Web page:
Over the past year, Bed Bath & Beyond has been steadily closing stores, with more than 400 locations now set to shut down, which is almost half of the estimated 955 stores that were open around the same time last year. The company is reducing its retail footprint as part of its "store fleet optimization program" to reduce costs and stave off bankruptcy.
However, the emptying real estate created by the closures of Bed Bath & Beyond stores is likely to act as a major resource for other retailers looking for more retail space. Brandon Isner, the retail research head at the commercial real estate firm CBRE, explained that there hasn't been much new retail development since 2008, and availability is scarce due to low vacancy rates.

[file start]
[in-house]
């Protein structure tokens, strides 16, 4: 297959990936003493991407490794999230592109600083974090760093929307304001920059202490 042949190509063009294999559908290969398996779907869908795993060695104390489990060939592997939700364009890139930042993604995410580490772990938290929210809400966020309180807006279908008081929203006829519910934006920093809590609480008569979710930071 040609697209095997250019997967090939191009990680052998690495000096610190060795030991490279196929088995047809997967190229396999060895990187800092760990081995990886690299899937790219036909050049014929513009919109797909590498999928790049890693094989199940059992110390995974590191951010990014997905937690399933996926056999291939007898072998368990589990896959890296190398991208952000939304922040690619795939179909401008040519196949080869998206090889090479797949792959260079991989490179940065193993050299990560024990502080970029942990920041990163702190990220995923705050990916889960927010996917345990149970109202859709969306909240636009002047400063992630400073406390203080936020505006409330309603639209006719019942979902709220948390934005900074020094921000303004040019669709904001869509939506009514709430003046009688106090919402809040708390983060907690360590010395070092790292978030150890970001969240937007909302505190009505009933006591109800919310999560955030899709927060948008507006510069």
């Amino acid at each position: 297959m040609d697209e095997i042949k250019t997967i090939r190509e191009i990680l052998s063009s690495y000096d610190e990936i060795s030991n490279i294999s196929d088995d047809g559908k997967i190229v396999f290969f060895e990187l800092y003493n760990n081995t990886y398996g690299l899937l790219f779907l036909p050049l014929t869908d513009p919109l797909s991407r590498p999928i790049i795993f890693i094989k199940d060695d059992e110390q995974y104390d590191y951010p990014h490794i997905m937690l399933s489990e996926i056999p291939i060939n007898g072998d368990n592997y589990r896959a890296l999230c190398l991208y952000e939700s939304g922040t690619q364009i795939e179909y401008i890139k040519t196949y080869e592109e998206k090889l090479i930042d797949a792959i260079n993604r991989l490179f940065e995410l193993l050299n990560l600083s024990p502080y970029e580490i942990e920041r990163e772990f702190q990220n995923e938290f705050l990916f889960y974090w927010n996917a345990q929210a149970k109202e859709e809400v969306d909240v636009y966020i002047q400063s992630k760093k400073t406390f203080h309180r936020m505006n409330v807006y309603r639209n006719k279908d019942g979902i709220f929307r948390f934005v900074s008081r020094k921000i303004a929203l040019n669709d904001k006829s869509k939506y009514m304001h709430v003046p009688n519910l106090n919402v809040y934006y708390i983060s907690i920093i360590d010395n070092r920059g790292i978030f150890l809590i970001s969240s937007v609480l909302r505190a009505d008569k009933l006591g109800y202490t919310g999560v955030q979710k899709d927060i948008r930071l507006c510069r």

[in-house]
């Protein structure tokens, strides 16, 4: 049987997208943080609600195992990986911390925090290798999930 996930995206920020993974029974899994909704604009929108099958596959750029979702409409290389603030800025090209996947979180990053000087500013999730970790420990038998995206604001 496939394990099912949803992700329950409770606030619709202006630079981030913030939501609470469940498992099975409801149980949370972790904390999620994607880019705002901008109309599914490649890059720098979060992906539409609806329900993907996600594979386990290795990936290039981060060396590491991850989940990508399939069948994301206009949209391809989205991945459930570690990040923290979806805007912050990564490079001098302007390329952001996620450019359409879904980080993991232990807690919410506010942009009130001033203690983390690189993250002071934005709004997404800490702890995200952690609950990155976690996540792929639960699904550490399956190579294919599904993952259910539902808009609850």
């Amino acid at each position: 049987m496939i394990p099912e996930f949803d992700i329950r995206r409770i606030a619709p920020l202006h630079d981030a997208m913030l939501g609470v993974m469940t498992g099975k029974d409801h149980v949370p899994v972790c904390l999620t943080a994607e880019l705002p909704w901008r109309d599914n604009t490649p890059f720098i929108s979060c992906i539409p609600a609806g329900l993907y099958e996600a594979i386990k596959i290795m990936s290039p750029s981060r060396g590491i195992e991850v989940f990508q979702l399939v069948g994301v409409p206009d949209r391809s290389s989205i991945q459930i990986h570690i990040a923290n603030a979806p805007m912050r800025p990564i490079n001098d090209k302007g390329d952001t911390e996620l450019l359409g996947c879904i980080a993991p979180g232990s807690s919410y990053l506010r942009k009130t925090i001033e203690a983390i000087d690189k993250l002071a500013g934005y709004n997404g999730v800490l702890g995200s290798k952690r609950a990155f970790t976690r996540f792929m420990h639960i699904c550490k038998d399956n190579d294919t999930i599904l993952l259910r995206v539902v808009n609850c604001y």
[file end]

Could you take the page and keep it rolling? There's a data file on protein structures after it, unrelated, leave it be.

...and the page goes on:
T.J. Maxx and Ross have already taken advantage of the situation by relocating to some of the former Bed Bath & Beyond locations. T.J. Maxx is relocating its store in Watertown, New York, to an already closed Bed Bath & Beyond location in the city, while Ross is opening one of its first stores in Michigan this summer, taking over a space that was formerly occupied by Bed Bath & Beyond. Other discount chains, such as HomeGoods and Burlington, are also reportedly in talks with Federal Realty to move into the closed stores.
For Burlington, adding locations that once belonged to a struggling brand fits with its past expansion efforts. "So many of our most productive locations were formerly Circuit City or Toys 'R' Us or Sports Authority," said CEO Michael O'Sullivan on an analyst call in February.
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